Eco Catholic: At Mercy Farm in Benson, Mercy sisters are creating a place where people can experience a sense of contemplation and care for the earth.
Eco Catholic: Friends and fellow environmentalists remember the lifelong advocate for renewable energy as "a force of nature."
The mines no longer operate.
The large trucks that carried heavy equipment no longer rumble down dirt roads fogging the air with dust.
The workers no longer trudge along those same roads inhaling the dust weighted by the humidity of dawn.
Community opposition succeeded in shutting down mines in Nueva Esperanza in northern Honduras and El Tránsito far to the south near the border of Nicaragua. But to many people in these two small towns the closings serve only as a pyrrhic victory.
Eco Catholic: Today's Vatican Gardens were once just a sprawl of mosquito-infested swamps, clay hillsides and hardy grape vines.
Eco Catholic: Catholic sisters are pushing the U.N. and governments not to ignore the grassroots work already being done to fight poverty and related problems.
Her gloved hands deep in buckets of fruit pieces, vegetable peels and other food dreck, Sr. Ana Martinez de Luco flashes a smile as she mixes what will become Sure We Can's own brand of compost.
The March for a Clean Energy Revolution held Sunday in Philadelphia ahead of the Democratic National Convention touted far more than a nationwide swap in fuel sources. The demonstration also voiced a plea for an economy for life, more and better jobs, and health and well-being for people of all ages.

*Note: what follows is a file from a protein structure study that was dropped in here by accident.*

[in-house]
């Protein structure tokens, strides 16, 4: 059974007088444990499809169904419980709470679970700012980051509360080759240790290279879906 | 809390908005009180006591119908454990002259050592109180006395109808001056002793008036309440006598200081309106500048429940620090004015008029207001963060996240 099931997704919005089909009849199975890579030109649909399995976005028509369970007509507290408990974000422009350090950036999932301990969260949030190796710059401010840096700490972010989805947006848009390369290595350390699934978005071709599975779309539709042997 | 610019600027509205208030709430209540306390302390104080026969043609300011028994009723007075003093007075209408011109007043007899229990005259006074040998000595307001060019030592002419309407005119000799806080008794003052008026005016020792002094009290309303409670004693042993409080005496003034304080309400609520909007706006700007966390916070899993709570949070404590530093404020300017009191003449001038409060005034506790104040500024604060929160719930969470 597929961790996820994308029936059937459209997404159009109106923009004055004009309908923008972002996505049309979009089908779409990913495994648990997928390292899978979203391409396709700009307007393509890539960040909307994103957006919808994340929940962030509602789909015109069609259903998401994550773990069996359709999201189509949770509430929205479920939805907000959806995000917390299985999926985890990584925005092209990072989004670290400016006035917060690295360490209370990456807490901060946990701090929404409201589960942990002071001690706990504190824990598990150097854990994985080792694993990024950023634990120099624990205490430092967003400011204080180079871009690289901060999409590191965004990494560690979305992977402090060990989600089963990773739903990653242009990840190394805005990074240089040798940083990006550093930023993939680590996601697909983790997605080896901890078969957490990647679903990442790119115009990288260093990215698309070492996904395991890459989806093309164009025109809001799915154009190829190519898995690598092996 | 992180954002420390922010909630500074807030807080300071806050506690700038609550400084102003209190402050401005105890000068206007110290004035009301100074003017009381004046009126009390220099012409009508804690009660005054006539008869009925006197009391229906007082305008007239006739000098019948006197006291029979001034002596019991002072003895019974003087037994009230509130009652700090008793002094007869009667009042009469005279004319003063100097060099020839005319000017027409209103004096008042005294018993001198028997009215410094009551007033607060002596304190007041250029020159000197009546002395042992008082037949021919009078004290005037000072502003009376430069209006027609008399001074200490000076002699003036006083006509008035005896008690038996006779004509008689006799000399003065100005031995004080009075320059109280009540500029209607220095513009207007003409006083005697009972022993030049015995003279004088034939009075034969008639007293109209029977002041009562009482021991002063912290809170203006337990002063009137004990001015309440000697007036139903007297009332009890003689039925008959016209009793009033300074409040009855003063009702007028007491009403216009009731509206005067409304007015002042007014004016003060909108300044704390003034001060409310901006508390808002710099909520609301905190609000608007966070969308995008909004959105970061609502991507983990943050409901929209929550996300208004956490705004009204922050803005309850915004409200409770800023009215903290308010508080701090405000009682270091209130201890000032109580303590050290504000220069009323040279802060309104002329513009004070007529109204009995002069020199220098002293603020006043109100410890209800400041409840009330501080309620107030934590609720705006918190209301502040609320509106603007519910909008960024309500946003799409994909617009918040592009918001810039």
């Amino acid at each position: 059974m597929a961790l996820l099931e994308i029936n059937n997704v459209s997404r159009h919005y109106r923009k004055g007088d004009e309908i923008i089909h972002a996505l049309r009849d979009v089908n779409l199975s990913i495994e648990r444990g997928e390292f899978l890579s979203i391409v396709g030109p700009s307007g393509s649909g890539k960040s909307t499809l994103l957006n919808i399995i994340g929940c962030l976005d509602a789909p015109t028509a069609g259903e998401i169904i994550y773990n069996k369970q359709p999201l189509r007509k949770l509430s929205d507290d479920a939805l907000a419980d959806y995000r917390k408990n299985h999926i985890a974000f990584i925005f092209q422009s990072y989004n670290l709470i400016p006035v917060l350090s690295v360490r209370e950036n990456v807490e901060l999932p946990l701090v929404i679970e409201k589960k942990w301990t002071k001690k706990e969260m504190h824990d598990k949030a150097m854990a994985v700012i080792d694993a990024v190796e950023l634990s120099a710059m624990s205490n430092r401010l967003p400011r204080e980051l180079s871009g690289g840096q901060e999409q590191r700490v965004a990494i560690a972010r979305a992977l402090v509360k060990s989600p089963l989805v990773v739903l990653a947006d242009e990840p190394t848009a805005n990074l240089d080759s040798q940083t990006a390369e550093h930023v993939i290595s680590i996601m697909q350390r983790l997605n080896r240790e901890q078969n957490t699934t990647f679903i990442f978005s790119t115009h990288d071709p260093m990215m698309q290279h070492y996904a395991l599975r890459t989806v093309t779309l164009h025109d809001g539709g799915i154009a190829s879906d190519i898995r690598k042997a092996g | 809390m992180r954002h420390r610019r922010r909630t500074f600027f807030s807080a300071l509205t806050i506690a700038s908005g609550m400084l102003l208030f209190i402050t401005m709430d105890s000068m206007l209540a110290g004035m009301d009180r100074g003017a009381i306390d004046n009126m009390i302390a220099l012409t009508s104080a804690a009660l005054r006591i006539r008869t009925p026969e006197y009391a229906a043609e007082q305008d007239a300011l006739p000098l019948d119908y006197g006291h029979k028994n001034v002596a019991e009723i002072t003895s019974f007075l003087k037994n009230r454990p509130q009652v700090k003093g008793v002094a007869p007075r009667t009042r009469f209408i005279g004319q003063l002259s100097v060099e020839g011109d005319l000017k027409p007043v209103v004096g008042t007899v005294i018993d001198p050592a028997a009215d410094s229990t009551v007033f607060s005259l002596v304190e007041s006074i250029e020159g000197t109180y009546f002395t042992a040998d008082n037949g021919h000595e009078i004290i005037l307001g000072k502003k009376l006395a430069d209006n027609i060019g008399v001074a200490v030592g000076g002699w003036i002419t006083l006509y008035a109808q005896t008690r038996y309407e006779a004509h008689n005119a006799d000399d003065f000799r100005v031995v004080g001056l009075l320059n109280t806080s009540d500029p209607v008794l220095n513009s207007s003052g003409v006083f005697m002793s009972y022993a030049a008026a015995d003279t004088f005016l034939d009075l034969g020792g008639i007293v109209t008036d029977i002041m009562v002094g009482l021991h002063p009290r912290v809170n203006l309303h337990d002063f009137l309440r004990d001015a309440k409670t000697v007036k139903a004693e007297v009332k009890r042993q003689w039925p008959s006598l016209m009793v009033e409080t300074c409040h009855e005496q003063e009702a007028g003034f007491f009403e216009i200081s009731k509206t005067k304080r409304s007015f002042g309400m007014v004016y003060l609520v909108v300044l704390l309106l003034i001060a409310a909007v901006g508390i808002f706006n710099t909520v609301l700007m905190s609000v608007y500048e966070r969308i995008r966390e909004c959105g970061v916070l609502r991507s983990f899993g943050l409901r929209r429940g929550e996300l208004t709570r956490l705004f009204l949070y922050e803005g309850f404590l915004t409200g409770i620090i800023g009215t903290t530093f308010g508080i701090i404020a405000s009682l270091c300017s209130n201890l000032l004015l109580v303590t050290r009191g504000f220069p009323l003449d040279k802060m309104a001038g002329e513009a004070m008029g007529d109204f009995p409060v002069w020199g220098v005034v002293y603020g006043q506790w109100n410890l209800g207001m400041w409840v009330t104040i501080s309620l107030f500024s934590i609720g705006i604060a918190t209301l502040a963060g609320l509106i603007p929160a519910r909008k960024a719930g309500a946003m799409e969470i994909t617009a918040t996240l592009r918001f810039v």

With Philadelphia temperatures in the high 90s, faith groups and farmworkers and more assembled for the march at City Hall, carrying hand-painted banners down Market Street and ending their demonstration a mile away at Independence Hall.
Eco Catholic: Enacting the ecological transformation Pope Francis calls for will require new liturgical materials, but work can begin with a new approach to reading Scripture.
Eco Catholic: African Methodist Episcopal Church members have joined the call for action on climate change, citing its disproportionate effect on the health of black people.
Colonization has not ended, said speakers at the July 7-10 Sisters of Earth convention: Governments and industries are still taking land from indigenous people, largely destroying ecosystems for profit.